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Journal of Hydrology 261 (2002) 86±101

www.elsevier.com/locate/jhydrol

Intraseasonal dynamics of soil moisture variability within a small


agricultural maize cropped ®eld
F. Hupet*, M. Vanclooster
Department of Environmental Sciences and Land Use Planning, Universite Catholique de Louvain, Unite de Genie Rural,
Place Croix du Sud 2, BP 2, B-1348 Louvain-la-Neuve, Belgium
Received 22 May 2001; revised 13 November 2001; accepted 19 December 2001

Abstract
The spatio-temporal dynamics of soil water content was investigated within a small agricultural maize cropped ®eld located
in Belgium. Soil moisture measurements were intensively made between May 30 and September 13, 1999 on 28 sampling
locations at different depths (from 0 to 125 cm) with both TDR and neutron probe. The adopted sampling scheme resulted in a
comprehensive data set of nearly 8000 soil moisture measurements. Using this data set, we ®rst probe the role of factors
controlling the spatio-temporal soil moisture dynamics for the different considered soil depths. Special emphasis is thereby
given to the role of the vegetation in the space±time relationships of soil moisture. Secondly, we identify the temporal dynamics
of the spatial structure of soil moisture patterns at different soil depths. Thirdly, we investigate the relationship between the
mean soil moisture and the spatial variability across time, analysing through the season the optimal sampling strategies to adopt
for providing the ®eld areal soil moisture within a given prede®ned error limit. The results showed that the vegetation, spatially
variable within the ®eld, and subsequently through the process of evapotranspiration and the root water uptake, plays a non-
negligible role in the temporal dynamics of the observed soil moisture patterns for the super®cial layers. The spatial structure of
these soil moisture patterns was non-existent or only weakly marked. The study ®nally indicated that a negative correlation
exists between the spatial variability and the mean soil moisture, implicitly suggesting that the sampling has to be more
intensive for the drier conditions. Besides these results, this study reemphasises the importance of conducting soil moisture
spatial variability studies with measurements performed on the entire hydrological active zone and to adopt temporally
unchanged sampling locations in order to progress in the thorough understanding of the physical processes generating the
soil moisture spatial variability. q 2002 Elsevier Science B.V. All rights reserved.
Keywords: Soil moisture; Spatial variability; Field-scale; Vegetation growth; Sampling

1. Introduction fall into in®ltration and runoff and the partitioning of


net radiation into sensible and latent heat. In addition, it
Soil moisture is a key state variable for a wide vari- controls the subsurface drainage of water and thereby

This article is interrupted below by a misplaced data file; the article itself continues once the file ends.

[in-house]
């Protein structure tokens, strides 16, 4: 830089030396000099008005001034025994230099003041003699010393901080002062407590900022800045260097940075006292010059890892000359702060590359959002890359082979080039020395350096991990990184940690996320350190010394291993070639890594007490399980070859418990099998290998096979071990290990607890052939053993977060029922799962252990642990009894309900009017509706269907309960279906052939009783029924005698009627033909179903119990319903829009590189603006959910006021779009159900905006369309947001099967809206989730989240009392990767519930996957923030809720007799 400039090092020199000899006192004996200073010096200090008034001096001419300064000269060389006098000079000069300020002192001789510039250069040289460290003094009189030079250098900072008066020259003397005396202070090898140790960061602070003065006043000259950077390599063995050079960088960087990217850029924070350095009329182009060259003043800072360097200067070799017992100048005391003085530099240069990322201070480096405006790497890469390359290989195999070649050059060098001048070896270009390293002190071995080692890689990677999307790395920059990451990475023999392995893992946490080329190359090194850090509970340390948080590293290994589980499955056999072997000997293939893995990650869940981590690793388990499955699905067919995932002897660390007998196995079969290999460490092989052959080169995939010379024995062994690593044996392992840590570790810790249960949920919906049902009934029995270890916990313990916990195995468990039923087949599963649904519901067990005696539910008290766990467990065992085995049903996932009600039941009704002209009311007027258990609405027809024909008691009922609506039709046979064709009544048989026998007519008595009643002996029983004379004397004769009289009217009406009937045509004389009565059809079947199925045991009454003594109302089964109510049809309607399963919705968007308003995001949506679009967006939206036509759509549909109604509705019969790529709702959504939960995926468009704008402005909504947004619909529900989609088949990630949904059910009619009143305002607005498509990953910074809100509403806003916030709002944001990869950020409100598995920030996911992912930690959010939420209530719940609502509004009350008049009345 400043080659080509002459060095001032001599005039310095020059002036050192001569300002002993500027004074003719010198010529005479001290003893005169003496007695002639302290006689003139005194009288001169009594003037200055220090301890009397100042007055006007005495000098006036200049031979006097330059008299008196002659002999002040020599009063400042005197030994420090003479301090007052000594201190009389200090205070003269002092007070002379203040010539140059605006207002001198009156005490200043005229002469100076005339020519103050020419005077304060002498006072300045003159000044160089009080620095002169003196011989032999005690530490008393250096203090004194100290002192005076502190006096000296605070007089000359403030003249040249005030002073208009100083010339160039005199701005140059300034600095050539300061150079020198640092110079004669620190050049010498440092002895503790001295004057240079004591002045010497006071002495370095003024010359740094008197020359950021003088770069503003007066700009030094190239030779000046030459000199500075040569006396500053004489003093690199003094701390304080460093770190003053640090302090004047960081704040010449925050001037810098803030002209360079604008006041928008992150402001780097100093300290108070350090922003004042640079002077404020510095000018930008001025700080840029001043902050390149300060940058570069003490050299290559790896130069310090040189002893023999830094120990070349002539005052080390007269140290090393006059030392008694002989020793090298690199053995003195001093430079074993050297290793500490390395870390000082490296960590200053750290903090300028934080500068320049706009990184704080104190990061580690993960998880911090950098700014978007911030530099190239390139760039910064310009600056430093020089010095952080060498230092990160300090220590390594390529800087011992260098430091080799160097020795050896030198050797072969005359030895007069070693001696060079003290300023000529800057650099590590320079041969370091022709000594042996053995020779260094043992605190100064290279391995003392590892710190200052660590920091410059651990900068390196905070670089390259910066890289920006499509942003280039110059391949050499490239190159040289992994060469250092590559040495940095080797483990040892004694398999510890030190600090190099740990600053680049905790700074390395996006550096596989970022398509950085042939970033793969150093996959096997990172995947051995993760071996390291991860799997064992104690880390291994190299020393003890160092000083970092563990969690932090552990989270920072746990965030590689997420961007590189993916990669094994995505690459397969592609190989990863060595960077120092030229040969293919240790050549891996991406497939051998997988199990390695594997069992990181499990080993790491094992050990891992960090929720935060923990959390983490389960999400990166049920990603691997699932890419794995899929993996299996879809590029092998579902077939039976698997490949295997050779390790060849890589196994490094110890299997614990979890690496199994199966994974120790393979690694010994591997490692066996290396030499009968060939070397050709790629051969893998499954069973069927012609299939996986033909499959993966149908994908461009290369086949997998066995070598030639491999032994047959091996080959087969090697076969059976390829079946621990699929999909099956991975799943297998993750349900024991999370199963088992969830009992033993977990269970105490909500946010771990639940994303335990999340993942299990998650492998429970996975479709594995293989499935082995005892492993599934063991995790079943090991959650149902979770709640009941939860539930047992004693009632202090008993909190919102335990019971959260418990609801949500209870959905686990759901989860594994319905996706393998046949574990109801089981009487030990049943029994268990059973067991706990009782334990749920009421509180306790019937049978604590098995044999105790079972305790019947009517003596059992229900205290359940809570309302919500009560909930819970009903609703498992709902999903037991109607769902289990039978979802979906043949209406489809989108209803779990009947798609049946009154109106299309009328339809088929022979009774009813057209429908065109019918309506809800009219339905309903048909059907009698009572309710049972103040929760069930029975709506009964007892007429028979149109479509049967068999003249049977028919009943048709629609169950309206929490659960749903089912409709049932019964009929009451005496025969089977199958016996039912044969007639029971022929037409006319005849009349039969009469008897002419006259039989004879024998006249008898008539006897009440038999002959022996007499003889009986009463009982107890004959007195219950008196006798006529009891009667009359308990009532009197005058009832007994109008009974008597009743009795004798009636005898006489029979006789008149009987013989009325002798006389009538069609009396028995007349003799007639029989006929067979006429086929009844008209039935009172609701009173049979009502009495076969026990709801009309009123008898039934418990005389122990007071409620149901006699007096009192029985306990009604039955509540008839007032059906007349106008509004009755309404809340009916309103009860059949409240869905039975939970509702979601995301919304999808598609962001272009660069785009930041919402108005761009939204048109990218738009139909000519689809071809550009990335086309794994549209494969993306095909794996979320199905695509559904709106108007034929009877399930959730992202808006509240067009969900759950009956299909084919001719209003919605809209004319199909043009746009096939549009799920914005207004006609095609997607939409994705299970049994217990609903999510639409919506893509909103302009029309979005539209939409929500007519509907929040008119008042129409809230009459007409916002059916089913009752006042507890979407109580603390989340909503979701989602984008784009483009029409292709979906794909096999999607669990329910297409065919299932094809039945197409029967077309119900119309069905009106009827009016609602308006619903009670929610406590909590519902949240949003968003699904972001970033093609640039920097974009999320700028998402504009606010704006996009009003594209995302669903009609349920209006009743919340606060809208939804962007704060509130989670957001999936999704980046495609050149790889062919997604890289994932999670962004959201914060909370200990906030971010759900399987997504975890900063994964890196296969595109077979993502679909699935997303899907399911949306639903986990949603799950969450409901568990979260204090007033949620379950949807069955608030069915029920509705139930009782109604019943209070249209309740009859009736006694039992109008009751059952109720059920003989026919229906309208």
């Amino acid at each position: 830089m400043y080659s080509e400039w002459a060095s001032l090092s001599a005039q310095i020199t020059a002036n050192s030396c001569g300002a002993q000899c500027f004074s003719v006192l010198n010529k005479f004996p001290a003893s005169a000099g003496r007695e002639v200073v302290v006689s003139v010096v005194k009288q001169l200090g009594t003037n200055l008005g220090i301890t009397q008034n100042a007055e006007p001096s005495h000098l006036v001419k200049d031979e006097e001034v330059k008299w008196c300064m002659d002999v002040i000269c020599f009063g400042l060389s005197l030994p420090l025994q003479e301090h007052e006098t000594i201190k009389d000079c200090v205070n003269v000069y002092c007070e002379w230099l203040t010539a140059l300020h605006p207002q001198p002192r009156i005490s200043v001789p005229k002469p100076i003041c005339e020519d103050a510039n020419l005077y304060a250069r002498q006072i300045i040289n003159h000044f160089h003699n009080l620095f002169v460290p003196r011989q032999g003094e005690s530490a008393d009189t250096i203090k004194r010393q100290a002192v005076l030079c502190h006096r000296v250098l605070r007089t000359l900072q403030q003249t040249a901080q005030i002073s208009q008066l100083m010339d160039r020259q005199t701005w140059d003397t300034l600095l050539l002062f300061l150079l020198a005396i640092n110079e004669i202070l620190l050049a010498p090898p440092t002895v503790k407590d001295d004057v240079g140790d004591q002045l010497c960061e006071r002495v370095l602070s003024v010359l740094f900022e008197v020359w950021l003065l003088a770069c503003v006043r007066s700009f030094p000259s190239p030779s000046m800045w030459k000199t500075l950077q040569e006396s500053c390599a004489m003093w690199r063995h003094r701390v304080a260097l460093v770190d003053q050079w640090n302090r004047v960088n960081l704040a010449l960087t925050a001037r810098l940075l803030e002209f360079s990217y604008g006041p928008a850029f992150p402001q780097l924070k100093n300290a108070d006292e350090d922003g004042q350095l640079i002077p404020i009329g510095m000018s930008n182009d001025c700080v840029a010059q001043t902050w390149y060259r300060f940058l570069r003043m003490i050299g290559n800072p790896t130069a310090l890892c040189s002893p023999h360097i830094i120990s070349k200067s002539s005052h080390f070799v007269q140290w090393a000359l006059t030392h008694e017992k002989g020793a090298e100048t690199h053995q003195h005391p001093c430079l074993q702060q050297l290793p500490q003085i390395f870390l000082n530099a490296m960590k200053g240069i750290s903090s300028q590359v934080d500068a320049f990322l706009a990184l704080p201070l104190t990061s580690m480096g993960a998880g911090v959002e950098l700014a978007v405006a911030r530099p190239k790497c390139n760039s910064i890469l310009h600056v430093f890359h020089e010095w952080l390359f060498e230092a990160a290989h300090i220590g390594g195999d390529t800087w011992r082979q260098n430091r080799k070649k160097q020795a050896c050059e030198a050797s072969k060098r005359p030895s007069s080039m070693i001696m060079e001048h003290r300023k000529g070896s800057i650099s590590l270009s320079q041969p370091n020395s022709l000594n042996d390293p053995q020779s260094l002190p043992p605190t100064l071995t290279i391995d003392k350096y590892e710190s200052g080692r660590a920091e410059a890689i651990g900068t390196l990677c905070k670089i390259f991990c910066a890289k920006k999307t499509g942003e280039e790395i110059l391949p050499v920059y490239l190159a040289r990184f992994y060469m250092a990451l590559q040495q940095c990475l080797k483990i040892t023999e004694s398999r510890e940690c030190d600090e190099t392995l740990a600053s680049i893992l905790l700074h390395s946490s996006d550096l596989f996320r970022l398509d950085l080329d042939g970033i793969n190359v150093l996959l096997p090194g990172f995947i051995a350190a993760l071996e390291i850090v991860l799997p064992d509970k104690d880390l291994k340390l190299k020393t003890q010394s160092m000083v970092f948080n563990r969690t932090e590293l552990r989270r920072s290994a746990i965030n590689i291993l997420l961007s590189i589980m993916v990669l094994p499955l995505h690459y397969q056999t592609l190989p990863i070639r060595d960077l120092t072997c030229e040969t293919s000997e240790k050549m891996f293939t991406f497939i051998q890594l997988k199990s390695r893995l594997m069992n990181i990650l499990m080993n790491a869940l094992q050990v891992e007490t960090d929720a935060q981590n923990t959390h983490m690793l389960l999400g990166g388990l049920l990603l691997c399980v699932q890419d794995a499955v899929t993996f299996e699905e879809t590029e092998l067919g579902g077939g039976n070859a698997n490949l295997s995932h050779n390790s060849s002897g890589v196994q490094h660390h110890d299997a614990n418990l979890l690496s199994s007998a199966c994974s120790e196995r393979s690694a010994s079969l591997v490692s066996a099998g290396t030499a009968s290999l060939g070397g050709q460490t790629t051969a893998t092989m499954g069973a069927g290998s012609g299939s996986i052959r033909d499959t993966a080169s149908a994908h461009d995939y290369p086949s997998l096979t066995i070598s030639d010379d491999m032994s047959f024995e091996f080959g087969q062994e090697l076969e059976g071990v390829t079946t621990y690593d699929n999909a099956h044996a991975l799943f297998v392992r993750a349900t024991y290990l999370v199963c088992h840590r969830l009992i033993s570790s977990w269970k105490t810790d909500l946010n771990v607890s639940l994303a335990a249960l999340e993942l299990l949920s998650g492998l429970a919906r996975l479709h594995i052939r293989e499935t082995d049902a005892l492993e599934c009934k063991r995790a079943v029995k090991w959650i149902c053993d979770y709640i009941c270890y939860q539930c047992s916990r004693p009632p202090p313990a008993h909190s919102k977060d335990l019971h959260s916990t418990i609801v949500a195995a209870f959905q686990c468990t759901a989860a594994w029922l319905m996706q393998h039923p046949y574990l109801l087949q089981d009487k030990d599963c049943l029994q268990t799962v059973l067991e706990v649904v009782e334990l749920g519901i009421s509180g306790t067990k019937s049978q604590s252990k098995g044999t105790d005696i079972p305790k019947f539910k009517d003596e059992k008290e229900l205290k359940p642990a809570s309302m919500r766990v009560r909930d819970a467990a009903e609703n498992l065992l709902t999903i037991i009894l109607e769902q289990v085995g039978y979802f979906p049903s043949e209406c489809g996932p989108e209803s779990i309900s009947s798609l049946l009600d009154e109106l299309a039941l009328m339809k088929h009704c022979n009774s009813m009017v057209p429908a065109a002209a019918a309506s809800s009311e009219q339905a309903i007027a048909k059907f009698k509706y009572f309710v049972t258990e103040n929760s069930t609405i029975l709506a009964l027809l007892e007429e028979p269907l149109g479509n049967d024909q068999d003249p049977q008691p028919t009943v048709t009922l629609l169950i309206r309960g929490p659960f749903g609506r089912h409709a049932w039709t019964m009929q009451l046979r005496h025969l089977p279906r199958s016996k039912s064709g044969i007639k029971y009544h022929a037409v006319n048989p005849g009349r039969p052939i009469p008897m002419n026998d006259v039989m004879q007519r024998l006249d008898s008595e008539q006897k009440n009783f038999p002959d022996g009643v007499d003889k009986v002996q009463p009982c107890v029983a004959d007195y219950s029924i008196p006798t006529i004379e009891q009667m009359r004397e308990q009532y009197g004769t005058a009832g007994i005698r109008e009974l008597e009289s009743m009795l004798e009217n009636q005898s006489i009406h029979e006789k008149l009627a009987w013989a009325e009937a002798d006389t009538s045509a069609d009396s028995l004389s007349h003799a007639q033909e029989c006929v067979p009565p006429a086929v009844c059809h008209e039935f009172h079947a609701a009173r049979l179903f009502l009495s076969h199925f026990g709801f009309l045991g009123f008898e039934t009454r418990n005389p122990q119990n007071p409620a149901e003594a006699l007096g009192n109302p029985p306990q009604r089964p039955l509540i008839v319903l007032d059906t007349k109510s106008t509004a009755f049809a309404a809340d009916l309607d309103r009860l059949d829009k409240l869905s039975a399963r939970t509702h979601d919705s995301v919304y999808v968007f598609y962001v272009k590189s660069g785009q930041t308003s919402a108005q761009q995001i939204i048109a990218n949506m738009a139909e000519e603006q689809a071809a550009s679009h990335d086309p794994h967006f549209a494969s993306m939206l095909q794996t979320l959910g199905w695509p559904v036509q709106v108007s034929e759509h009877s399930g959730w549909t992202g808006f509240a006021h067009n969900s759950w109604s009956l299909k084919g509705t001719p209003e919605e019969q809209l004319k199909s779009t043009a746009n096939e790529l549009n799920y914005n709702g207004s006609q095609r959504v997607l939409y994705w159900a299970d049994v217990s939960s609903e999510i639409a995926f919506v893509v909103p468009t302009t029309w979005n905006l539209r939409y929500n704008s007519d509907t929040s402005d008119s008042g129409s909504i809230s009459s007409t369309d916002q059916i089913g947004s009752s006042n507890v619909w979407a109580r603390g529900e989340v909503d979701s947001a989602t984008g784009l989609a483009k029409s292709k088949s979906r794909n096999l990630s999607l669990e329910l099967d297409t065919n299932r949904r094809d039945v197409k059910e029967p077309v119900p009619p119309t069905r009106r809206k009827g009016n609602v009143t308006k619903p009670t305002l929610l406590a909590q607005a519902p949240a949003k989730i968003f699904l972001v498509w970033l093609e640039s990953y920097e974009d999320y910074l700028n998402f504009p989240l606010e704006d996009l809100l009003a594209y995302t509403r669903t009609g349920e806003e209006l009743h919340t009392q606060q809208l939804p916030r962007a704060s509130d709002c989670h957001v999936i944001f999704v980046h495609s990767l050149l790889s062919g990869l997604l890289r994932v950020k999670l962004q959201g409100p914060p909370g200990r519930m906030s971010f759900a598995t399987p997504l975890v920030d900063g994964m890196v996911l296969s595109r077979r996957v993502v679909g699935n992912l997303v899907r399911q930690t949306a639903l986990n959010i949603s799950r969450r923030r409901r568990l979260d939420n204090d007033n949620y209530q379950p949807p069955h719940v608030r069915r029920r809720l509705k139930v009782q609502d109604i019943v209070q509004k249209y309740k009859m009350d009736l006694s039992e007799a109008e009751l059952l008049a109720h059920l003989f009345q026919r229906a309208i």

ety of hydrological processes acting over a range of the leaching of chemicals to the groundwater. It
spatial and temporal scales. For example, soil moisture is therefore evident that a thorough understanding of
is one of the factors in¯uencing the partitioning of rain- the soil moisture behaviour is of primary importance
for soil hydrological research and engineering applica-
tions in areas such as irrigation scheduling, soil
* Corresponding author.
E-mail addresses: hupet@geru.ucl.ac.be (F. Hupet), based precision farming, hydrological modelling,
vanclooster@geru.ucl.ac.be (M. Vanclooster). ¯ood forecasting, and estimating the groundwater
0022-1694/02/$ - see front matter q 2002 Elsevier Science B.V. All rights reserved.
PII: S 0022-169 4(02)00016-1
F. Hupet, M. Vanclooster / Journal of Hydrology 261 (2002) 86±101 87

recharge. During the last decade an increasing number that during the vegetative period, the vegetation
of studies have been published focusing on the areal through the process of evapotranspiration plays a
estimation of soil moisture, considering explicitly the non-negligible role in the development of spatial soil
spatio-temporal variations of this property (e.g. Crave moisture patterns within ®elds. This role of the evapo-
and Gascuel-Odoux, 1997; Grayson and Western, transpiration process was already implicitly suggested
1998; Famiglietti et al., 1999). These studies, often by Grayson et al. (1997) within its concepts of
based on the near-surface soil moisture (0±5 cm), preferred states and local control in the development
were conducted at different spatial scales (1 m 2 to a of spatial soil moisture patterns and by Western et al.
few km 2), at different temporal scales (few days to (1999a) with the very small-scale variations contribut-
few years), with different measurement techniques ing signi®cantly to the poor performance of the terrain
(e.g. gravimetric sampling, TDR, remote sensing), in indices within the Tarrawarra catchment.
a variety of hydrologic and climatic conditions. Within The observed soil moisture variability within a ®eld
all these studies, the important spatio-temporal is likely to re¯ect the combined in¯uences of the
dynamics of soil moisture have been put forward. above-mentioned factors acting at different spatial
This spatio-temporal variability is in¯uenced by topo- scales. In order to quantify and describe spatial varia-
graphic features such as the soil surface slope angle bility of soil moisture, the geostatistical correlation
(Hills and Reynolds, 1969; Moore et al., 1988; Nyberg, structure needs to be identi®ed. Indeed, quantitative
1996) and slope orientation (Reid, 1973; Western et al., estimations of this structure are required for a number
1999a), by the soil (hydrodynamics) properties of purposes such as, for example at the ®eld-scale, the